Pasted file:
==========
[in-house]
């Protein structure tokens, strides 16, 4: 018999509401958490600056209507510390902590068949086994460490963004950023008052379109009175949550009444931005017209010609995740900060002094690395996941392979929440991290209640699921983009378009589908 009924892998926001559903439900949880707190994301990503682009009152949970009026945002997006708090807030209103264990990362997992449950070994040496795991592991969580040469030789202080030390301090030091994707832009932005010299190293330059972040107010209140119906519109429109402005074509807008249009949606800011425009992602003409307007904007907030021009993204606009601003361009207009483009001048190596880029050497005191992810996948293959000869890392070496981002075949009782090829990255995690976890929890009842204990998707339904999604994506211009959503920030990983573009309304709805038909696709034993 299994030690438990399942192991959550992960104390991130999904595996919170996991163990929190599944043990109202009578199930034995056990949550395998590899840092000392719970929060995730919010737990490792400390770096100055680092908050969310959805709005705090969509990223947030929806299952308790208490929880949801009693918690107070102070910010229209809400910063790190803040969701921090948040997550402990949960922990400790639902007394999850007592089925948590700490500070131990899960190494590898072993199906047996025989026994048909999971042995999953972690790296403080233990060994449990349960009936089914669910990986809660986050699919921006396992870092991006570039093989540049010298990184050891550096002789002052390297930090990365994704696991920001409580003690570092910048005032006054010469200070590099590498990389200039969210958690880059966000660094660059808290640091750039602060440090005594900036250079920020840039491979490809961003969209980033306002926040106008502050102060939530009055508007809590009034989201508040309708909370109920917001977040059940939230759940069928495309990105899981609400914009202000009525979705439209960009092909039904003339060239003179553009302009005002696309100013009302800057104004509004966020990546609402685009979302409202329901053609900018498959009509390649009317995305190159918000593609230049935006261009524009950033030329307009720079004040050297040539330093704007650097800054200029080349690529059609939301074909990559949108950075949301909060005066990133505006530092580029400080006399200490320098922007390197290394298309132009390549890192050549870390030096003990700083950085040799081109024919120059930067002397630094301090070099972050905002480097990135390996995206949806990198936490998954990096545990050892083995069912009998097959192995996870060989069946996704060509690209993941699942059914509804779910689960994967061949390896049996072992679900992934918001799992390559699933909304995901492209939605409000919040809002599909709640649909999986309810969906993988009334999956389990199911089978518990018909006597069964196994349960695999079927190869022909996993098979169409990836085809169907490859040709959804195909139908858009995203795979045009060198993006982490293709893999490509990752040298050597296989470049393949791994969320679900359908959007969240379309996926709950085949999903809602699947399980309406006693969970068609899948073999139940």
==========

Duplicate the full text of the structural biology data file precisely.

[in-house]
């Protein structure tokens, strides 16, 4: 018999509401958490600056209507510390902590068949086994460490963004950023008052379109009175949550009444931005017209010609995740900060002094690395996941392979929440991290209640699921983009378009589908 009924892998926001559903439900949880707190994301990503682009009152949970009026945002997006708090807030209103264990990362997992449950070994040496795991592991969580040469030789202080030390301090030091994707832009932005010299190293330059972040107010209140119906519109429109402005074509807008249009949606800011425009992602003409307007904007907030021009993204606009601003361009207009483009001048190596880029050497005191992810996948293959000869890392070496981002075949009782090829990255995690976890929890009842204990998707339904999604994506211009959503920030990983573009309304709805038909696709034993 299994030690438990399942192991959550992960104390991130999904595996919170996991163990929190599944043990109202009578199930034995056990949550395998590899840092000392719970929060995730919010737990490792400390770096100055680092908050969310959805709005705090969509990223947030929806299952308790208490929880949801009693918690107070102070910010229209809400910063790190803040969701921090948040997550402990949960922990400790639902007394999850007592089925948590700490500070131990899960190494590898072993199906047996025989026994048909999971042995999953972690790296403080233990060994449990349960009936089914669910990986809660986050699919921006396992870092991006570039093989540049010298990184050891550096002789002052390297930090990365994704696991920001409580003690570092910048005032006054010469200070590099590498990389200039969210958690880059966000660094660059808290640091750039602060440090005594900036250079920020840039491979490809961003969209980033306002926040106008502050102060939530009055508007809590009034989201508040309708909370109920917001977040059940939230759940069928495309990105899981609400914009202000009525979705439209960009092909039904003339060239003179553009302009005002696309100013009302800057104004509004966020990546609402685009979302409202329901053609900018498959009509390649009317995305190159918000593609230049935006261009524009950033030329307009720079004040050297040539330093704007650097800054200029080349690529059609939301074909990559949108950075949301909060005066990133505006530092580029400080006399200490320098922007390197290394298309132009390549890192050549870390030096003990700083950085040799081109024919120059930067002397630094301090070099972050905002480097990135390996995206949806990198936490998954990096545990050892083995069912009998097959192995996870060989069946996704060509690209993941699942059914509804779910689960994967061949390896049996072992679900992934918001799992390559699933909304995901492209939605409000919040809002599909709640649909999986309810969906993988009334999956389990199911089978518990018909006597069964196994349960695999079927190869022909996993098979169409990836085809169907490859040709959804195909139908858009995203795979045009060198993006982490293709893999490509990752040298050597296989470049393949791994969320679900359908959007969240379309996926709950085949999903809602699947399980309406006693969970068609899948073999139940």